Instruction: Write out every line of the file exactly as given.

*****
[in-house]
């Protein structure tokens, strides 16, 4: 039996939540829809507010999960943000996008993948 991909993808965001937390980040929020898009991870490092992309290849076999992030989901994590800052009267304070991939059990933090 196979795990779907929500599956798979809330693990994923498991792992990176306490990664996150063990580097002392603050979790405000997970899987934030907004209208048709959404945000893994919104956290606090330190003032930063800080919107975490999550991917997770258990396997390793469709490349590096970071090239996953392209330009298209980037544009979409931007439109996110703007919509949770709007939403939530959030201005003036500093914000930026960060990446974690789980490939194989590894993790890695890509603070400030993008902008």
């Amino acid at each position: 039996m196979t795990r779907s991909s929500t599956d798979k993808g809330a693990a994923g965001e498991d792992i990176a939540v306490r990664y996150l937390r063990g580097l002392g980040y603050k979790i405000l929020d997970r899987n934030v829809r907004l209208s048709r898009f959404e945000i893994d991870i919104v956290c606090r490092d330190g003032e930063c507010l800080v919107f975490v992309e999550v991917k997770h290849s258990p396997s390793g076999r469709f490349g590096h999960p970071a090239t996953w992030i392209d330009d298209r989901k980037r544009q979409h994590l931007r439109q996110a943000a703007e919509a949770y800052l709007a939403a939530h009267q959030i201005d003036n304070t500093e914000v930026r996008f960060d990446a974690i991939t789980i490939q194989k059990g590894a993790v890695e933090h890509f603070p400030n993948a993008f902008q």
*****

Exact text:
[in-house]
């Protein structure tokens, strides 16, 4: 039996939540829809507010999960943000996008993948 991909993808965001937390980040929020898009991870490092992309290849076999992030989901994590800052009267304070991939059990933090 196979795990779907929500599956798979809330693990994923498991792992990176306490990664996150063990580097002392603050979790405000997970899987934030907004209208048709959404945000893994919104956290606090330190003032930063800080919107975490999550991917997770258990396997390793469709490349590096970071090239996953392209330009298209980037544009979409931007439109996110703007919509949770709007939403939530959030201005003036500093914000930026960060990446974690789980490939194989590894993790890695890509603070400030993008902008």
């Amino acid at each position: 039996m196979t795990r779907s991909s929500t599956d798979k993808g809330a693990a994923g965001e498991d792992i990176a939540v306490r990664y996150l937390r063990g580097l002392g980040y603050k979790i405000l929020d997970r899987n934030v829809r907004l209208s048709r898009f959404e945000i893994d991870i919104v956290c606090r490092d330190g003032e930063c507010l800080v919107f975490v992309e999550v991917k997770h290849s258990p396997s390793g076999r469709f490349g590096h999960p970071a090239t996953w992030i392209d330009d298209r989901k980037r544009q979409h994590l931007r439109q996110a943000a703007e919509a949770y800052l709007a939403a939530h009267q959030i201005d003036n304070t500093e914000v930026r996008f960060d990446a974690i991939t789980i490939q194989k059990g590894a993790v890695e933090h890509f603070p400030n993948a993008f902008q």